As we come together to celebrate Christmas this week, many of us assume we are experiencing a holiday steeped in centuries of well-grounded tradition. Yet, few understand that Christmas as we know it is a relatively new phenomenon. Our present-day festivities have evolved for hundreds of years and though Christians celebrate Christmas as the birth of Christ, centuries ago it was a pagan holiday.

The Winter Solstice was celebrated by early Europeans before Christ was born. The end of the year was when the cattle were slaughtered, the wine and beer was fully fermented and people celebrated with lavish feast. Pagan gods were honored and it was at times a carnival atmosphere.

Early Christianity eventually replaced the pagan festivities by naming Christmas 25th as Christ's birth yet as the Christian holiday evolved, the Puritans viewed Christmas as evil and decadent leading to the cancellation of Christmas in the 1600's.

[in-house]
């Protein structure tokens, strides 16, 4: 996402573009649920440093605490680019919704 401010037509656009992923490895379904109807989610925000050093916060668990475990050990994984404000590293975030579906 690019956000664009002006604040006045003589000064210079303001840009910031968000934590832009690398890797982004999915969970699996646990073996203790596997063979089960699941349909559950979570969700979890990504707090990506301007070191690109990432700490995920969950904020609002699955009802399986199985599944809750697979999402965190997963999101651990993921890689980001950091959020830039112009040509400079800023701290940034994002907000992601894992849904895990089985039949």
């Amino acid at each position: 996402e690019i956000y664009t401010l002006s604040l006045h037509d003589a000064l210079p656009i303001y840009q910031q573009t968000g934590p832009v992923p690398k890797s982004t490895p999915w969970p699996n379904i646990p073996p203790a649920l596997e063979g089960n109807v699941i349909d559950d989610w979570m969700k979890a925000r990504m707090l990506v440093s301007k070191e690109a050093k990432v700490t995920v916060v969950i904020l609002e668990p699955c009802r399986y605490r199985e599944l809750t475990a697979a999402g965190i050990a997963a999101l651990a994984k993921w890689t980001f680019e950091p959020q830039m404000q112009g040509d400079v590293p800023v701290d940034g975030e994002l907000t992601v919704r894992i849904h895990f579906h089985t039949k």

The Pilgrims followed the beliefs of the Puritans and Oliver Cromwell. As English separatists, the Pilgrims denounced Christmas and Christmas was actually outlawed in Boston in the mid 1600's.

The celebration of Christmas ebbed and flowed for centuries and it was not until the mid-eighteenth century that it truly settled in to the holiday that it is today.

And so you ask, what does this have to do with genealogy? It is important to understand our customs and family traditions and learn where they came from. Our Christmas holiday looks nothing like the holiday our ancestors celebrated; yet I suspect there are fragments of family traditions plucked from past generations. And the holiday you experience today will look quite different than what your future descendents will experience a hundred years from now.

It is important to occasionally stop to see where our customs came from. This knowledge will provide a greater appreciation for our present. And by learning how our ancestors celebrated Christmas, we can gain insight on how our present customs stem from our ancestor's traditions.

We are constantly evolving. That is what makes genealogy so powerful. It is truly an avenue for self-awareness.

Have a wonderful holiday and keep searching for answers,

Cheryl
(Source: History.com)
 


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